My best group with the factory trigger came using some 600-grain Vmax from HPR ammunition measuring 1.3 inches. It was consistent and soft-shooting. Another accurate round was the Nosler Defense 64-grain Soft Point. Interestingly it was also the most accurate out of the Tavor SAR. Both rifles seemed to be the most consistently accurate with bullets in the 60- to 64-grain range.
Black Hills 69-grain TMK grouped at 1.6 inches — the 77 grain came in at 1¾ inches. The best in the heavies was the Hornady 75-grain Superformance 5.56mm NATO. Moving to the Geissele essentially tightened everything up by about ¼ inches. I was able to produce a couple 1-inch groups with the 60-grain Vmax load and the 69-grain TMK from Black Hills tightened up to 1.3 inches.
My standard zero for an RDS equipped rifle is 50 yards, so the Trijicon SRS was zeroed using the 60-grain VMAX from HPR — the most accurate overall. Shooting from an unsupported prone in the dirt we kept 10-shot groups at this range inside 2 inches shooting pretty quickly. Move up to 25 yards and it was similar, maybe a bit tighter. Using holds on this zero it was easy getting hits on 12-inch steel out to 300 yards. Loaded with Black Hills 69-grain TMK it was very consistent.
Working the square range, the X-95 really shined. The magazine release was positive with all but one magazine ejecting cleanly from the magwell. Every other magazine ran with zero issues, including Brownell’s GI 20- and 30-rounders, Gen 2 and 3 PMAGS, my old IWI magazines as well as Lancers.
Using the forward magazine release was intuitive and never inadvertently activated by gear or anything else. Just like an AR it is better to rest your trigger finger when not in use above the release, but that would seem to be common sense.
Surefire’s Warcomp kept things steady and the Geissle allowed for some very fast split times. Take up is a bit longer than an AR, but it was as fast as any of my rifles using similar Geissele triggers.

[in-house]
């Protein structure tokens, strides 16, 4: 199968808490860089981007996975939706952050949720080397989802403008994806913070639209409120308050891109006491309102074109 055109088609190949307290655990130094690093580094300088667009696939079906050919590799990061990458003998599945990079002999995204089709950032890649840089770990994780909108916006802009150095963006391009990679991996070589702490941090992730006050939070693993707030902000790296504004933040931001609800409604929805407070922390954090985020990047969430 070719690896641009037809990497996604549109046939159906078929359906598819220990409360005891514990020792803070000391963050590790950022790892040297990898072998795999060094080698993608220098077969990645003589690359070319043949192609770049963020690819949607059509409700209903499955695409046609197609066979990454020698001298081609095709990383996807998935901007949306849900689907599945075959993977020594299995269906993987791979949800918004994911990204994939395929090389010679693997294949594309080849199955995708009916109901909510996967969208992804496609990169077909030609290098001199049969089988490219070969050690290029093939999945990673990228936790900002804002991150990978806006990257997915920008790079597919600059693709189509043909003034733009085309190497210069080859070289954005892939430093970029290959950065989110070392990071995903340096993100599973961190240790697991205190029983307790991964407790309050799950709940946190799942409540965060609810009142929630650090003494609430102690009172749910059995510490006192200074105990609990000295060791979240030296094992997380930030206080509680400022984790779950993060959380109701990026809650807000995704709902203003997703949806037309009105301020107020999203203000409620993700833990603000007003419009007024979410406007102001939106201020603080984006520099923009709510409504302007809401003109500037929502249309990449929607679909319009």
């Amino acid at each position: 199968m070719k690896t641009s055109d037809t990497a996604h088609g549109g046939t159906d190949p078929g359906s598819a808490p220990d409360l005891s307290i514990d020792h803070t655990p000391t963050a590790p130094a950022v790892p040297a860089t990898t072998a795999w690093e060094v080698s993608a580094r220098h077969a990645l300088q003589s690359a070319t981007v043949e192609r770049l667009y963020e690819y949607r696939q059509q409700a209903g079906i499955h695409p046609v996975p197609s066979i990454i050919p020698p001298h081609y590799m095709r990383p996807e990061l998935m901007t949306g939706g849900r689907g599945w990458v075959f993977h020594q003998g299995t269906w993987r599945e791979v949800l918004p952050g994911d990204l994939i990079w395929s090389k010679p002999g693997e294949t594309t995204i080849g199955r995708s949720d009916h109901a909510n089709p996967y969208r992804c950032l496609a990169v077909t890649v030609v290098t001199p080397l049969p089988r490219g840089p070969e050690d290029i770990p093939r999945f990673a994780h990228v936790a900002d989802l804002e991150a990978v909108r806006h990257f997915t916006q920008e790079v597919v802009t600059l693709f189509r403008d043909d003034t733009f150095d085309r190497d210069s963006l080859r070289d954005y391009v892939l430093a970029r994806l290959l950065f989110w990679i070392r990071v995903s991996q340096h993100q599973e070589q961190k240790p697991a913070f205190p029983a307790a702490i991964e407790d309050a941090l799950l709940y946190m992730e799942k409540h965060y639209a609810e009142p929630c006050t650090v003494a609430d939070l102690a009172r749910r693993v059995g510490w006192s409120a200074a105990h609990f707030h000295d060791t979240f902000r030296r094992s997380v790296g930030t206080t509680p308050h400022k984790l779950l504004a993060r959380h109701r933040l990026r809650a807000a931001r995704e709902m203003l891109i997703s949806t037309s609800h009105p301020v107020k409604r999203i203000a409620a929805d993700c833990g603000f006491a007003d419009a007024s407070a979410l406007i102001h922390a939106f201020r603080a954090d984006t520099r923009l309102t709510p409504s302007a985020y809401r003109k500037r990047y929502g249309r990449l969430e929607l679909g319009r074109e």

Unlike my SAR, the X-95 worked very well with most of the ammunition when suppressed using the SureFire SOCOM556-RC2. While there was no impact shift taking it on and off, there was a consistent 3-inch drop between suppressed and unsuppressed across most all ammunition. It functioned fine with no observable change in brass ejection patterns.
All of the ergonomic changes enhanced my ability to use the X-95. Charging handle placement is makes manipulation fast. There was no interference with the handguard and plenty of room for large hands. Magazine changes were very fast using the bolt release and new magazine release placement.
Just like the SAR, it worked better just keeping it in the pocket if you are trying to be fast. Turning it sideways was possible without the plate carrier. The new sling attachments allowed me to carry it using a traditional two point holding it tight and close to my chest.
Keeping the bottom panel on the handguard allowed for stable positions in barricades and even in some tree limbs. Remove it and my Atlas Bi-pod mounted right up and it is very stable from prone. Even with the bi-pod attached, it was possible to work in all kinds of positions around the truck that are difficult even with a short AR. As expected, it is a very handy rifle.
Not sure it will surprise anyone given my affinity for the SAR, but I really like this rifle. It allows me to keep a short rifle that takes full advantage of the 5.56mm cartridge. It runs just like a 10-inch AR without the need for paperwork. It proved reliable, plenty accurate and soft shooting even when suppressed. If your customers are already Tavor fans, they’ll love the X-95.
For those looking to make the jump without loosing most of the AR-type controls, this is probably your customers’ best bet. Just like the SAR, the X-95 is going to see a ton of use.